"So it's going to be us gals, the husbands, and whichever kids decide to come up as well."

Wait. Back it up, sister. Husbands? A testosterone filled monkey wrench was thrown into my plans.

I pictured all of us up at the cabin. Me, my girlfriends and their men. Everyone laughing and drinking, gathering around the fire, two by two, arms wrapped around shoulders, legs touching. And then me, sitting in a camp chair, probably brushing a kid's hair and checking facebook on my phone.

When did that happen? When did I become afraid to be somewhere sans date? This new development is kind of annoying.

I thought about all the single men I know (haha, all three of them) and wondered how strange/creepy/pushy it would be to ask one of them to come up with me. Not exactly as a date, of course, but with the understanding that we'd probably have to sleep in the same room, or on adjoining couches. I decided it would probably not be a wise thing to do. And so now, I'm considering not going. Who have I become??

All of this is my very long-winded way of saying yes, I'm divorced and still not dating.

Only this time, I can't say for certain why. For a good long while, I could give you a few very strong reasons. My kids. My work. My fear of being hurt again. Now, I seem to have even more reasons. And unlike my kids, these don't appear to be the kind of reasons that will grow up and move on.

Now, about that 7-layer burrito....


Close Encounters Of The Ex-Husband Kind

First of all, I must offer an apology. To all of you who have come here seeking advice and reassurance from me, to all of you who have emailed and messaged, pouring your hearts out and thanking me for showing you that it is possible to get through a really hard divorce and be okay:

I'm sorry.

Because I am always the one waving the flags, cheering loudly and preaching about how you will survive, how you will be able to forgive and how you will get over it. I'm the one answering your heartbreaking pleas for help with paragraphs full of empowerment and hope.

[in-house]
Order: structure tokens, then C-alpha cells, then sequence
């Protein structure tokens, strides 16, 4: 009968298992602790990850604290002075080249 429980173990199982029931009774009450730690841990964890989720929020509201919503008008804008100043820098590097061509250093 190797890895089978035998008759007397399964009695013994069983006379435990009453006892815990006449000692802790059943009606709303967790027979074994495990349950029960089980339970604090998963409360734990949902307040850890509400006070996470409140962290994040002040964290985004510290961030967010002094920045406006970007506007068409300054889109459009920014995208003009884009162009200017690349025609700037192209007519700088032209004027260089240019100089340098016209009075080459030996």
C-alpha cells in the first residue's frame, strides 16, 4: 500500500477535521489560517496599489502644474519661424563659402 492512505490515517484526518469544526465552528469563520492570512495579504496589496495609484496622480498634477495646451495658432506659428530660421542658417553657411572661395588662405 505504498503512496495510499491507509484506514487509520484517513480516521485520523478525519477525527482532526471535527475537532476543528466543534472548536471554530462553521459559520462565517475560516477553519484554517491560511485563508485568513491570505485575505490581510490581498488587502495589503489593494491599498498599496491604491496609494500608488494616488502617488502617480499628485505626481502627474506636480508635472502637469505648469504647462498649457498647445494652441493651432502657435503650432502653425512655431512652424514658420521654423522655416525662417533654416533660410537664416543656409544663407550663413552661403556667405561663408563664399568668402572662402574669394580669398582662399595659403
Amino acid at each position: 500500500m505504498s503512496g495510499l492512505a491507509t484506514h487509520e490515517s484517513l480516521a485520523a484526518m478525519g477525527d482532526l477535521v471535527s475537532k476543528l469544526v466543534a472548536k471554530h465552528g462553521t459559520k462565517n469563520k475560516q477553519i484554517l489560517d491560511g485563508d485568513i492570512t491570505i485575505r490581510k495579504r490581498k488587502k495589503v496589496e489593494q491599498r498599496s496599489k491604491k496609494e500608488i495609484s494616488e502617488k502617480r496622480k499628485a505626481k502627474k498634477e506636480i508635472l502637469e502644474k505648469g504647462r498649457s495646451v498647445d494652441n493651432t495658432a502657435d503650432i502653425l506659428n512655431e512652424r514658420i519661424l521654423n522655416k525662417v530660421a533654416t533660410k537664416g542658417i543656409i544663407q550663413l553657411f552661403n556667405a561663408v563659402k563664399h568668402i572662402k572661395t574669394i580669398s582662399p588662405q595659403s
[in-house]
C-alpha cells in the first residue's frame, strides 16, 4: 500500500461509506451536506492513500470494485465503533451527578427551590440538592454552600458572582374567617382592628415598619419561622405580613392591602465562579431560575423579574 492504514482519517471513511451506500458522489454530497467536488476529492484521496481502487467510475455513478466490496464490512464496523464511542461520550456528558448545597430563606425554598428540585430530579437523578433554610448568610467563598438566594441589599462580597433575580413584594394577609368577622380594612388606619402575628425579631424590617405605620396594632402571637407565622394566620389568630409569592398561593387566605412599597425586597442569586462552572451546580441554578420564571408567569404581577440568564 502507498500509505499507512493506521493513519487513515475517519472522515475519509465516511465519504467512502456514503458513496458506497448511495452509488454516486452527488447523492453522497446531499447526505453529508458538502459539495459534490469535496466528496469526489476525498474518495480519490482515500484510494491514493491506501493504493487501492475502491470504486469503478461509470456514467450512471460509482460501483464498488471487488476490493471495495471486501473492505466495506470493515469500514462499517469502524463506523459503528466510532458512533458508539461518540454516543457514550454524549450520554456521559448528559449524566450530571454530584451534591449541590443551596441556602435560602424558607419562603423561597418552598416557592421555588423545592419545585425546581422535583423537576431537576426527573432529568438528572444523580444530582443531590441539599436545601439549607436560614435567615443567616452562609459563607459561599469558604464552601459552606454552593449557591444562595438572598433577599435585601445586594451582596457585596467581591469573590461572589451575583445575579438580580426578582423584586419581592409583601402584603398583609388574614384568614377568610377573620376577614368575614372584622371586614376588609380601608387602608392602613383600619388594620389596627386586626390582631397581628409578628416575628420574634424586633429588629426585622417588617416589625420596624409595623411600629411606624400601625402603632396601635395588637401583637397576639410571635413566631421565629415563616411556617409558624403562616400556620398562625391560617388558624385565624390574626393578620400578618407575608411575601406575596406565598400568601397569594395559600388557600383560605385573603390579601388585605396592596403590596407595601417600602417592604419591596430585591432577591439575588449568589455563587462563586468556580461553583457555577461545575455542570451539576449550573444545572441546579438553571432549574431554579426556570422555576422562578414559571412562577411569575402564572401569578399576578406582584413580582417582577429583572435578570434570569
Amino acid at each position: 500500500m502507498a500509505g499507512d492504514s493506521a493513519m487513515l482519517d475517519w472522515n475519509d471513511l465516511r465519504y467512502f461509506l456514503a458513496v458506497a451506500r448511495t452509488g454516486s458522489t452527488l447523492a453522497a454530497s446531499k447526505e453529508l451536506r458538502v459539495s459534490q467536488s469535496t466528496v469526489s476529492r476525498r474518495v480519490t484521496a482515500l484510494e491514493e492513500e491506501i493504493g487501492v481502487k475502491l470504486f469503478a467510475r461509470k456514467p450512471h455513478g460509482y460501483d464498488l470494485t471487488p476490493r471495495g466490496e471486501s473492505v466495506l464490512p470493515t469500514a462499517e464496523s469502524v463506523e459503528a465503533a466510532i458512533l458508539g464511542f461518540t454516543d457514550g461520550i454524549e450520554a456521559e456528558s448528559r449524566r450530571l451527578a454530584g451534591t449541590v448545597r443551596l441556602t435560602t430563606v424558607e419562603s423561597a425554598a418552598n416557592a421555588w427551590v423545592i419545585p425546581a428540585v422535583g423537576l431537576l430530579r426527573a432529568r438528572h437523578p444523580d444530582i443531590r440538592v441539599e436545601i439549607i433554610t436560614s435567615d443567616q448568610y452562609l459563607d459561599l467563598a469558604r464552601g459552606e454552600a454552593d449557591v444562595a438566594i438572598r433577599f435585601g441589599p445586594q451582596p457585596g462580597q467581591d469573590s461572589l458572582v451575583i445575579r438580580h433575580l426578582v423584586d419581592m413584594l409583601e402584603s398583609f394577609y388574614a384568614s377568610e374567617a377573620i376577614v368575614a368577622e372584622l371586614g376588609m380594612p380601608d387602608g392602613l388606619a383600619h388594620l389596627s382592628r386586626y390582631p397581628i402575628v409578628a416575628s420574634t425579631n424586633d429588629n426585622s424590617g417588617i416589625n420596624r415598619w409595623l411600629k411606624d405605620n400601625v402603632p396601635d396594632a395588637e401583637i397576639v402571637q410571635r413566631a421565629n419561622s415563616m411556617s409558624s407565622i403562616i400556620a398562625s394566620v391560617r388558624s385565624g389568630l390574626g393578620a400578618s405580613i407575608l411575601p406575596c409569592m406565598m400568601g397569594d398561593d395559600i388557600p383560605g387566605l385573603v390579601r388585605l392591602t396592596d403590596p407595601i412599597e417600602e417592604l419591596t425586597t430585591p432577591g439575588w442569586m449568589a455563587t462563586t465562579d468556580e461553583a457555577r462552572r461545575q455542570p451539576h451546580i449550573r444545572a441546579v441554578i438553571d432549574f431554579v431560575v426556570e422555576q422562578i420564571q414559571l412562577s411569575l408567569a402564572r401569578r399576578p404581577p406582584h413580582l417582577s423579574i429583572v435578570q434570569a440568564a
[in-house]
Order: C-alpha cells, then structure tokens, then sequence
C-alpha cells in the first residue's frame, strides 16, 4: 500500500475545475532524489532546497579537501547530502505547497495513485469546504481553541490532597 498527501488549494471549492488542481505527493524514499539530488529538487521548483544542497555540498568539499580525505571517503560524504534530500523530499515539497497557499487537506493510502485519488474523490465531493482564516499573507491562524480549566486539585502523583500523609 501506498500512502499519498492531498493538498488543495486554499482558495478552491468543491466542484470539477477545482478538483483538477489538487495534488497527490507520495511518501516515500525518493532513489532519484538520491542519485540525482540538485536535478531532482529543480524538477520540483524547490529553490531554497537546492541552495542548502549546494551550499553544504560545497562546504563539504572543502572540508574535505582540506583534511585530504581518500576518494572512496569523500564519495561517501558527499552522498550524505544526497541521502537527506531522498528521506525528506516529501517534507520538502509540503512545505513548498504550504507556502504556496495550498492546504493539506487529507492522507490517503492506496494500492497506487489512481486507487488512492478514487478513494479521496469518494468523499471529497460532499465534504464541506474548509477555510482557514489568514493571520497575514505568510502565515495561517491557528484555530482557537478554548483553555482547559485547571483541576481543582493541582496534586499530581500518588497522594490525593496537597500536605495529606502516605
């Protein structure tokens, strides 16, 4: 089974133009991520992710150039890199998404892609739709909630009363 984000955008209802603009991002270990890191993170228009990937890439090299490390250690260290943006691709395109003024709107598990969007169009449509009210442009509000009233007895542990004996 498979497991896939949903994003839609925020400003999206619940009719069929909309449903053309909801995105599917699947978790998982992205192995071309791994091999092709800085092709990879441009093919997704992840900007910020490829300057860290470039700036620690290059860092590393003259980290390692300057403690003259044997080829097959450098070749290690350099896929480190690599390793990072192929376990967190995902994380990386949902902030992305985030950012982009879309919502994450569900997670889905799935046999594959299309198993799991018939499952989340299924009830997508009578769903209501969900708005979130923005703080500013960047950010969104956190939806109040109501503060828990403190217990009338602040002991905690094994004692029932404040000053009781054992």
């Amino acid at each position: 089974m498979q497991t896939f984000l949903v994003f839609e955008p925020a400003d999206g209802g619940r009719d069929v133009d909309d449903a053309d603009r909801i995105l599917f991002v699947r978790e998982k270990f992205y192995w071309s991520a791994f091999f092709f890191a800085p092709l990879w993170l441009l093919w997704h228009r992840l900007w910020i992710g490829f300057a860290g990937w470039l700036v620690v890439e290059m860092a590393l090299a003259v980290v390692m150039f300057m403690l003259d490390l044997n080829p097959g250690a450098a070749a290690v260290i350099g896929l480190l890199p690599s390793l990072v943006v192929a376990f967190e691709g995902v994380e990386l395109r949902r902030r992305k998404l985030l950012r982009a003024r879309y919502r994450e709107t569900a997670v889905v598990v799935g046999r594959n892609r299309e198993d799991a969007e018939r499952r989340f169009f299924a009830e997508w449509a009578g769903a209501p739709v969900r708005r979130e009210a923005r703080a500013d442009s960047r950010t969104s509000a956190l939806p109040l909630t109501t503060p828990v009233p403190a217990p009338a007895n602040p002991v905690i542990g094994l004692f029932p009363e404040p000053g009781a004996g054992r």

"You've got this, sister!" and
"Yes, it hurts like hell when your hopes and dreams are blown to bits but you WILL rise again and be fabulous!" and
"There will come a day when seeing him won't be like a sharp knife being thrust right between your shoulder blades."

I crow about how well parallel parenting has worked for me. How basically pretending my ex-husband doesn't exist has made everything okey-dokie. Peachy keen. The bee's freaking knees!

I'm sorry to inform you that I'm full of shit. Kind of.

Why do I say I'm full of shit? Because a couple of weeks ago, I came face-to-face with my ex, and I didn't handle it the way someone who is fully recovered would have.

I handled it like an immature tween. Or worse, like a temperamental preschooler.

Let me set it up for you, okay?

Three nights a week I work late. Our elementary school has a before/after school childcare program, and there needs to be someone in the front office until they are closed, for security purposes.

Our gymnasium is used by our local Park and Rec department after school hours. There are a variety of programs offered, everything from adult volleyball leagues to martial arts to toddler gymnastics.

When I'm in the office those three evenings, sometimes I encounter the people coming into our school to participate in the Park and Rec programs.

See where I'm going with this?

So there I was, in the office that is essentially my home-away-from-home, doing what I do. Making copies, filing stuff, entering super important facts onto super important spreadsheets. Minding my own sweet business.

There's a Park and Rec employee who has a desk outside of our office. He is the one who usually buzzes people in for those non-school activities.